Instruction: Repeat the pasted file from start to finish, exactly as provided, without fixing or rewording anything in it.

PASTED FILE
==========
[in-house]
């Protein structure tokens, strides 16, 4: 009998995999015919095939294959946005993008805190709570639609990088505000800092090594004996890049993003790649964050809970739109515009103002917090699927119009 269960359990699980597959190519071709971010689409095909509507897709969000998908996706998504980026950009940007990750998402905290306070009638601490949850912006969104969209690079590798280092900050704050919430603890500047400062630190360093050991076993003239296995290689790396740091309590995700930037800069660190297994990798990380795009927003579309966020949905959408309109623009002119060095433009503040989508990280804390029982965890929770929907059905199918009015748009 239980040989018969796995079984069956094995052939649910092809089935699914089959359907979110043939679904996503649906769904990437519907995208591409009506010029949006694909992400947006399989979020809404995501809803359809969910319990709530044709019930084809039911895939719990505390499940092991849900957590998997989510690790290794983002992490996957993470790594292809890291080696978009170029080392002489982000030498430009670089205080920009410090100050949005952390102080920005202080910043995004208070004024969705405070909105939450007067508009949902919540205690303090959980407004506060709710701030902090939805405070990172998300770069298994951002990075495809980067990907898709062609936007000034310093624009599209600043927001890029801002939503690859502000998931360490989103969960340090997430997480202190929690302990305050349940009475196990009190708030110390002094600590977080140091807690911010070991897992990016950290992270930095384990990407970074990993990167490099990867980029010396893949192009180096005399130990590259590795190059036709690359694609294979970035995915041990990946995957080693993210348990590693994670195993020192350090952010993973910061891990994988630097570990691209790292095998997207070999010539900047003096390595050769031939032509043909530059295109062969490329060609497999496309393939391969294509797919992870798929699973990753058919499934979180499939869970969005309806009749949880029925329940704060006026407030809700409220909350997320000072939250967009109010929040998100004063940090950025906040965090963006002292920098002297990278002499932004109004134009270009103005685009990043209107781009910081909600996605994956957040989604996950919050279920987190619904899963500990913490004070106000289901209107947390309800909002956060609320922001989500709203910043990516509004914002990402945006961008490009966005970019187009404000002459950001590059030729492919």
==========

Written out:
[in-house]
């Protein structure tokens, strides 16, 4: 009998995999015919095939294959946005993008805190709570639609990088505000800092090594004996890049993003790649964050809970739109515009103002917090699927119009 269960359990699980597959190519071709971010689409095909509507897709969000998908996706998504980026950009940007990750998402905290306070009638601490949850912006969104969209690079590798280092900050704050919430603890500047400062630190360093050991076993003239296995290689790396740091309590995700930037800069660190297994990798990380795009927003579309966020949905959408309109623009002119060095433009503040989508990280804390029982965890929770929907059905199918009015748009 239980040989018969796995079984069956094995052939649910092809089935699914089959359907979110043939679904996503649906769904990437519907995208591409009506010029949006694909992400947006399989979020809404995501809803359809969910319990709530044709019930084809039911895939719990505390499940092991849900957590998997989510690790290794983002992490996957993470790594292809890291080696978009170029080392002489982000030498430009670089205080920009410090100050949005952390102080920005202080910043995004208070004024969705405070909105939450007067508009949902919540205690303090959980407004506060709710701030902090939805405070990172998300770069298994951002990075495809980067990907898709062609936007000034310093624009599209600043927001890029801002939503690859502000998931360490989103969960340090997430997480202190929690302990305050349940009475196990009190708030110390002094600590977080140091807690911010070991897992990016950290992270930095384990990407970074990993990167490099990867980029010396893949192009180096005399130990590259590795190059036709690359694609294979970035995915041990990946995957080693993210348990590693994670195993020192350090952010993973910061891990994988630097570990691209790292095998997207070999010539900047003096390595050769031939032509043909530059295109062969490329060609497999496309393939391969294509797919992870798929699973990753058919499934979180499939869970969005309806009749949880029925329940704060006026407030809700409220909350997320000072939250967009109010929040998100004063940090950025906040965090963006002292920098002297990278002499932004109004134009270009103005685009990043209107781009910081909600996605994956957040989604996950919050279920987190619904899963500990913490004070106000289901209107947390309800909002956060609320922001989500709203910043990516509004914002990402945006961008490009966005970019187009404000002459950001590059030729492919």